Angela Merkel at the Western Balkans Summit

Combat illegality, strengthen legality

The Chancellor sees progress in the fight against illegal migration. The number of incoming refugees has decreased compared with the situation eleven months ago, and processes have been improved, she said at the end of the Western Balkans meeting in Vienna.

Working session of the heads of state and government in the Grand Hall of the Council of Ministers in Vienna
Merkel: "We want to combat illegality and strengthen legality" Photo Bundesregierung/Steins

"Our goal must be to stop illegal migration as far as possible" Merkel declared. In order to achieve this, the EU-Turkey Agreement and its implementation are essential. The last conditions which have not yet been met must therefore be discussed with Turkey.

We must also help Greece to return refugees arriving illegally. There are capacity problems in this area. "Today, we talked very specifically about how we could better support Greece with European officials", said the Chancellor. This also includes strengthening the European Borders Agency Frontex, which the participating states of the Western Balkans Conference welcomed.

Furthermore, migrants having been granted the right to stay should be distributed through Europe more rapidly, demanded the Chancellor. At the same time, repatriation of asylum seekers without prospects of being recognised as refugees must be improved. To this end, Mutual Recognition Agreements must be concluded quickly with African countries as well as with Afghanistan and Pakistan. Indeed, one thing needs to be clear: "Whoever cannot stay in Europe on humanitarian grounds will be repatriated."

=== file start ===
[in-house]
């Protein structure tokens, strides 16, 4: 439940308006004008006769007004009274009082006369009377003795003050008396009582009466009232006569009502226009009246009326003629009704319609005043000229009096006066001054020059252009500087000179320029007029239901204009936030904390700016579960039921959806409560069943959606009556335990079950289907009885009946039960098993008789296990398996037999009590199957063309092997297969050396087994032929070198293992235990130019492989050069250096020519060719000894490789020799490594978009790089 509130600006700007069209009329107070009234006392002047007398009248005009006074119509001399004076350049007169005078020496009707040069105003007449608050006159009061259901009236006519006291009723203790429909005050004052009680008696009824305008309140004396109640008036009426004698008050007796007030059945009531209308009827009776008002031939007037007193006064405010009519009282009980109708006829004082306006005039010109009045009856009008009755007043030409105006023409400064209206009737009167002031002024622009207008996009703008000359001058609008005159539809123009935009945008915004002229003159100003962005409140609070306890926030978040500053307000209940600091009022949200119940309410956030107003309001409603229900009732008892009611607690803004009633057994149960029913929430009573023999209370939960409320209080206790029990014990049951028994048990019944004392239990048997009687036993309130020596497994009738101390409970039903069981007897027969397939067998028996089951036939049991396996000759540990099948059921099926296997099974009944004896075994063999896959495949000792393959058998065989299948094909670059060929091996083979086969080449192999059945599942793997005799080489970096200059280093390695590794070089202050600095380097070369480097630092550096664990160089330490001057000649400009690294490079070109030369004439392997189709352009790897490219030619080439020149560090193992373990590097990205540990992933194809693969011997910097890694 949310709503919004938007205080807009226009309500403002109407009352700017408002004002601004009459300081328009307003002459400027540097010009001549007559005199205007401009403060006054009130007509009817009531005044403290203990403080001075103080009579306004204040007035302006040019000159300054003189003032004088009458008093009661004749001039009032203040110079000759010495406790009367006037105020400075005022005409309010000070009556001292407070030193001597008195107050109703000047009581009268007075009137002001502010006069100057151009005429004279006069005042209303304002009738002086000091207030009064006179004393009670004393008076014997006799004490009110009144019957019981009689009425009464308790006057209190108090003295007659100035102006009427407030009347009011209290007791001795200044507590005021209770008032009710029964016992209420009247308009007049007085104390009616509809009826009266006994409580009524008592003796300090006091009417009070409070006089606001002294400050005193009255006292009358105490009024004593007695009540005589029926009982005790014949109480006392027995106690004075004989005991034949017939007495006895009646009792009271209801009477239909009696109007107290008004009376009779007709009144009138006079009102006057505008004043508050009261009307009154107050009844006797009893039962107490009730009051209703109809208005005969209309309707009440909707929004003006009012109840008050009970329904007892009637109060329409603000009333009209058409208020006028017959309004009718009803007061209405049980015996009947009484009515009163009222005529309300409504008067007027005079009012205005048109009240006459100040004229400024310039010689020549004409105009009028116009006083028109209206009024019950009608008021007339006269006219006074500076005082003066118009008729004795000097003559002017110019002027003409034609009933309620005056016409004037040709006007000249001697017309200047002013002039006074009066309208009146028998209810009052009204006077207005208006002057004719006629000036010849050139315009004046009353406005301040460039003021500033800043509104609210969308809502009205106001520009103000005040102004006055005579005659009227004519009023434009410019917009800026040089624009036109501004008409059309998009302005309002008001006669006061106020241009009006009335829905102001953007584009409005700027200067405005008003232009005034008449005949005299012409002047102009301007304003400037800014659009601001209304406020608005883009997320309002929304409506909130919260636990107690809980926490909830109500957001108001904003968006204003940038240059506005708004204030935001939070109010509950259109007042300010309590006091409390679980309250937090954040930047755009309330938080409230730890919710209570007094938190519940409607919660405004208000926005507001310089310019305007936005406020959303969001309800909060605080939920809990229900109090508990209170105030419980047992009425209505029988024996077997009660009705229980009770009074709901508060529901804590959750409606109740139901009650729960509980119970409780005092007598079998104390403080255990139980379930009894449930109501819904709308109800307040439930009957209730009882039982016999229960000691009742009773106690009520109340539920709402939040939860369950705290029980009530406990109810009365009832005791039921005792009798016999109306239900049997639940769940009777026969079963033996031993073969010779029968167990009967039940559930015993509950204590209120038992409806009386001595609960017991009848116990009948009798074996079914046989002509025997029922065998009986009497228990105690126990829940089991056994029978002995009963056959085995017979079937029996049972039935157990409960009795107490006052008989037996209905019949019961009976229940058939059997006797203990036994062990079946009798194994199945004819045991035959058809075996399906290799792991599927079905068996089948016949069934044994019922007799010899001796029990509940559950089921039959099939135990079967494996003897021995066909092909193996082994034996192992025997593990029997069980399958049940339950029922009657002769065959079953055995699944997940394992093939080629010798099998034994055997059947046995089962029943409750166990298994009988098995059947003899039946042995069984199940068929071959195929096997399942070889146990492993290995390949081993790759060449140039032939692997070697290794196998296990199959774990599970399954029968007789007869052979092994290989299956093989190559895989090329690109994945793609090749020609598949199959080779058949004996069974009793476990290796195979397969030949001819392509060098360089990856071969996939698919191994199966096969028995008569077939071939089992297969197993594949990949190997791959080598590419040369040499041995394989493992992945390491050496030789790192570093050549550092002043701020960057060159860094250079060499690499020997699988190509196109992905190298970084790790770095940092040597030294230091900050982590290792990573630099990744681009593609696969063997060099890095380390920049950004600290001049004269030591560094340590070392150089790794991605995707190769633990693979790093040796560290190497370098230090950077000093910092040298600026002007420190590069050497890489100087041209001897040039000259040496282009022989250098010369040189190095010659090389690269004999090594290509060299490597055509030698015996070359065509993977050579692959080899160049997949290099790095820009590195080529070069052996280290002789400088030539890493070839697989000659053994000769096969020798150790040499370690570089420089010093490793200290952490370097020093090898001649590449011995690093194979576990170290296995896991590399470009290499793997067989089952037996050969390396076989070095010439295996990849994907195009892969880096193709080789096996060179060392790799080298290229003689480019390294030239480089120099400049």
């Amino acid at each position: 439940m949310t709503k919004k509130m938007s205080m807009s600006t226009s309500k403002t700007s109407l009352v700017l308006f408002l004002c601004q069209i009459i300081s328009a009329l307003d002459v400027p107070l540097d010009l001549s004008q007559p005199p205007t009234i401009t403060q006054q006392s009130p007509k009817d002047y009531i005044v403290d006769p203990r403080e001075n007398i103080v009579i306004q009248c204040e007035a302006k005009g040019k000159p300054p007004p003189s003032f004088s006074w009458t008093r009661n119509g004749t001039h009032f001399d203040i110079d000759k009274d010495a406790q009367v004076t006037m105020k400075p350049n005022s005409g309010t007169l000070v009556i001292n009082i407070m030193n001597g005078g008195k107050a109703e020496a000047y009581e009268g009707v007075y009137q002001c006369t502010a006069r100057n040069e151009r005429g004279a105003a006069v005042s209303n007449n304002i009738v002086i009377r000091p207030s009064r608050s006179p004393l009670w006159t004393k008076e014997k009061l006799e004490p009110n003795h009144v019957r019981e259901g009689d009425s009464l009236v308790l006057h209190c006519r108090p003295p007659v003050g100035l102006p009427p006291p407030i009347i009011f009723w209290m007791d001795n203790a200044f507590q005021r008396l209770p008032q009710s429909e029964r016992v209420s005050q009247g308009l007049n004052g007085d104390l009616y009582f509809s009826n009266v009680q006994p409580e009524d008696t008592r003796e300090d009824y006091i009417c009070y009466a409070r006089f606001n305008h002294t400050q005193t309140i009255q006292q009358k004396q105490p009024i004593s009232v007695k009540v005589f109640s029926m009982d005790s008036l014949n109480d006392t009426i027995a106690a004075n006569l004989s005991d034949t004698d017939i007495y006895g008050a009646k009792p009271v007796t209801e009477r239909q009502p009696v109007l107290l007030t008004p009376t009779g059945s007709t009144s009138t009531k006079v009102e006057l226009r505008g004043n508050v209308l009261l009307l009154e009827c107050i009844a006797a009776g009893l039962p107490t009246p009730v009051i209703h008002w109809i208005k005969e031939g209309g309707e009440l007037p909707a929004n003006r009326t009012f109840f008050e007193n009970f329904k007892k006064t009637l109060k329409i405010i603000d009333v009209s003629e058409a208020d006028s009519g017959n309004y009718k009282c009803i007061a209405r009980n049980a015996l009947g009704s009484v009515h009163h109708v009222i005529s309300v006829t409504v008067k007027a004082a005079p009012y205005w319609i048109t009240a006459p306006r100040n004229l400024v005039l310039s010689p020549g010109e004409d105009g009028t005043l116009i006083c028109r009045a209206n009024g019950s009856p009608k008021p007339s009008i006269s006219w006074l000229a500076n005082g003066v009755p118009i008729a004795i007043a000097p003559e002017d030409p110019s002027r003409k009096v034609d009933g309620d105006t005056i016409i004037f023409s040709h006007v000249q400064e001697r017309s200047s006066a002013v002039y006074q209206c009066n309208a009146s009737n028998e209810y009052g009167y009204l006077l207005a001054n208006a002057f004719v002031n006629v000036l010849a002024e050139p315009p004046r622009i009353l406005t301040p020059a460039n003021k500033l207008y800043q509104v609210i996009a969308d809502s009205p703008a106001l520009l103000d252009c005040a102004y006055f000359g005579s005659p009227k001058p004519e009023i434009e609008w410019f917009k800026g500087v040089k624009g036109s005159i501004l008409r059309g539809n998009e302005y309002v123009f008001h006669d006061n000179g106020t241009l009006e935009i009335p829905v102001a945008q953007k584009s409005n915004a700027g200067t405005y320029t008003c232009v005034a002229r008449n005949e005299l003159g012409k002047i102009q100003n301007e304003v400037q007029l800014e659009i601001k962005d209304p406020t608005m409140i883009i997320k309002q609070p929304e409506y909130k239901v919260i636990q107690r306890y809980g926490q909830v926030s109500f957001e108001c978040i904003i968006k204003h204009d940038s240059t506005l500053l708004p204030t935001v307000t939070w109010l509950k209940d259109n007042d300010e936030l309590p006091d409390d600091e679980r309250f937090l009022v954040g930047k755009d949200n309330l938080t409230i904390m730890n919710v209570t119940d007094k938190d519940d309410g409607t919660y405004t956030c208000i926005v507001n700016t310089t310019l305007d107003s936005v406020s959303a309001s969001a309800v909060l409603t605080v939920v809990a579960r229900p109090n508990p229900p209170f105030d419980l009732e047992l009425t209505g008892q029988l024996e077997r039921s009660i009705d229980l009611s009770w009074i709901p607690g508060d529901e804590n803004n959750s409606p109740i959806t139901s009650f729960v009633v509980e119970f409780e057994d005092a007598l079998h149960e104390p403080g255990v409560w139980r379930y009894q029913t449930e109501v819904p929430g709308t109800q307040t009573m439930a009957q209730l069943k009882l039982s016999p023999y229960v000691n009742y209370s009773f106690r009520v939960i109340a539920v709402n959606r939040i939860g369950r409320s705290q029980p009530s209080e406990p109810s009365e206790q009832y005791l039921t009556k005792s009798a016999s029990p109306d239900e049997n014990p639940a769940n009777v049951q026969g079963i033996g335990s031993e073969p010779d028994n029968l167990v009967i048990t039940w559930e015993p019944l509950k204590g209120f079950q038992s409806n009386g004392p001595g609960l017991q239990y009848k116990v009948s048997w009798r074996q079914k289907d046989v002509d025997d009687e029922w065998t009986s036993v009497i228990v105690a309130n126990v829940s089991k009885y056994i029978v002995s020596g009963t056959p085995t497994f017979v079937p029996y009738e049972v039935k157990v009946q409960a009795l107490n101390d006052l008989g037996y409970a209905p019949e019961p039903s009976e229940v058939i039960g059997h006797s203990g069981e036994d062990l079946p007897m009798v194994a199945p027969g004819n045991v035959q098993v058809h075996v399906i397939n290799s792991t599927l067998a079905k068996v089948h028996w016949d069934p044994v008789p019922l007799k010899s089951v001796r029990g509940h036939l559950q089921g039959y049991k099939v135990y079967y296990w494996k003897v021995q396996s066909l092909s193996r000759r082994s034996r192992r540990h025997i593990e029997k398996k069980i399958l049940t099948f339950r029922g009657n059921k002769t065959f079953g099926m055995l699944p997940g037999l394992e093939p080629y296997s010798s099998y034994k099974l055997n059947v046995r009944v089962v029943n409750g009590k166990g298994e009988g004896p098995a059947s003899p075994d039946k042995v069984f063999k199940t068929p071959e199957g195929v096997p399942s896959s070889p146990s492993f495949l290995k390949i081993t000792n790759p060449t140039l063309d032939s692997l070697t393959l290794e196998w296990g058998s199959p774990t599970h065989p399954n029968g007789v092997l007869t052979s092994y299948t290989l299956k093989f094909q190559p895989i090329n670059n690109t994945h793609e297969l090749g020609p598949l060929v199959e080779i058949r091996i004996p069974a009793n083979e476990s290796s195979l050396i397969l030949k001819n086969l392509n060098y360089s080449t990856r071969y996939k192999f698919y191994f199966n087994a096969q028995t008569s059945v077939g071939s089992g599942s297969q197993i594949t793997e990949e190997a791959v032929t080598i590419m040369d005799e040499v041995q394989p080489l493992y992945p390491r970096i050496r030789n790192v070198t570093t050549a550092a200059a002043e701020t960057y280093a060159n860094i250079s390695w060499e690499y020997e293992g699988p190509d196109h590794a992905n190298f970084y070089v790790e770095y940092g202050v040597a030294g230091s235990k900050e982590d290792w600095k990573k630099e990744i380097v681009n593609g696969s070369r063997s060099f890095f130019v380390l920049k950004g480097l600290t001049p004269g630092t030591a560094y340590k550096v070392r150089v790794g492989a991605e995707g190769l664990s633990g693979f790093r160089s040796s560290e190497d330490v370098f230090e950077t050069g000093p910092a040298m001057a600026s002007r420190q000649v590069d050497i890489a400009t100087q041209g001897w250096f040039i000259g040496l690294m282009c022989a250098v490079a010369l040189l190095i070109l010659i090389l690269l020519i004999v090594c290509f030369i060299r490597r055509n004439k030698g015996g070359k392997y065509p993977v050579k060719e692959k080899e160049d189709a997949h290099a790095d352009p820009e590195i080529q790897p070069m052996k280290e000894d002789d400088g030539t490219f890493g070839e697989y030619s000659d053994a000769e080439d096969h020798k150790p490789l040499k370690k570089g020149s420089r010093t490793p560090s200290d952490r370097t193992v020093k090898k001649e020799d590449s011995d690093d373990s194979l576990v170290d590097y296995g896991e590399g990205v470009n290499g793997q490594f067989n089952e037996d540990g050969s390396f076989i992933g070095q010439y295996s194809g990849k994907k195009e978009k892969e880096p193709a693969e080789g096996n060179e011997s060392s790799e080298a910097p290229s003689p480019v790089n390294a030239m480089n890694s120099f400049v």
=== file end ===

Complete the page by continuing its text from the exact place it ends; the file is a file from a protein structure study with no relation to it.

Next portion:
Migration along the Balkan Route

The aim of the "Migration along the Balkan Route" summit in Vienna was to produce a joint assessment of the current situation regarding migration policy and to discuss the future challenges facing the states directly concerned.

The heads of government of Slovenia, Croatia, Serbia, Albania, Hungary, Bulgaria, Romania, the former Yugoslav Republic of Macedonia and Greece, as well as the president of the European Commission, Jean-Claude Juncker, and the president of the European Council, Donald Tusk, were also among the guests.

The last Western Balkans meeting with this format was held in Brussels in October 2015 at the invitation of European Commission president Jean-Claude Juncker. At the time, the participants had agreed to meet massive migration movements with a determined, transnational approach - in a European spirit based on solidarity between all states involved.

Bratislava road map: a common policy on migration

At their informal meeting in Bratislava on 16 September 2016, the heads of state and government of the 27 EU member states had once again enumerated their priorities for a common policy on migration in the so-called Bratislava road map:

• Ending uncontrolled migration movements
• Ensuring full control over the external borders
• Returning to Schengen
• Putting in place a long-term common policy on migration based on the principles of responsibility and solidarity.



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